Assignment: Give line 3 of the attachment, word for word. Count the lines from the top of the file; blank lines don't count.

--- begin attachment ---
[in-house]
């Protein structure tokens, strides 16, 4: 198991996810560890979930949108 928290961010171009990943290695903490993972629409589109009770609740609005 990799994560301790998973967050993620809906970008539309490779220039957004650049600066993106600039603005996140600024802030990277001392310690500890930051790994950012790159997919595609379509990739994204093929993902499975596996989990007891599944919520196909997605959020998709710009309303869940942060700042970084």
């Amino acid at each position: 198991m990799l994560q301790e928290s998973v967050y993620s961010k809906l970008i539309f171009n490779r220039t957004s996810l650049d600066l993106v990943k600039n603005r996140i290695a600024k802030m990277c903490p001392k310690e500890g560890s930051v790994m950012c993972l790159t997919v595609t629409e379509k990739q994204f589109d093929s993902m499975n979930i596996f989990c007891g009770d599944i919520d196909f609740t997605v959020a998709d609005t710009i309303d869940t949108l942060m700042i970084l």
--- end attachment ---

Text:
């Amino acid at each position: 198991m990799l994560q301790e928290s998973v967050y993620s961010k809906l970008i539309f171009n490779r220039t957004s996810l650049d600066l993106v990943k600039n603005r996140i290695a600024k802030m990277c903490p001392k310690e500890g560890s930051v790994m950012c993972l790159t997919v595609t629409e379509k990739q994204f589109d093929s993902m499975n979930i596996f989990c007891g009770d599944i919520d196909f609740t997605v959020a998709d609005t710009i309303d869940t949108l942060m700042i970084l």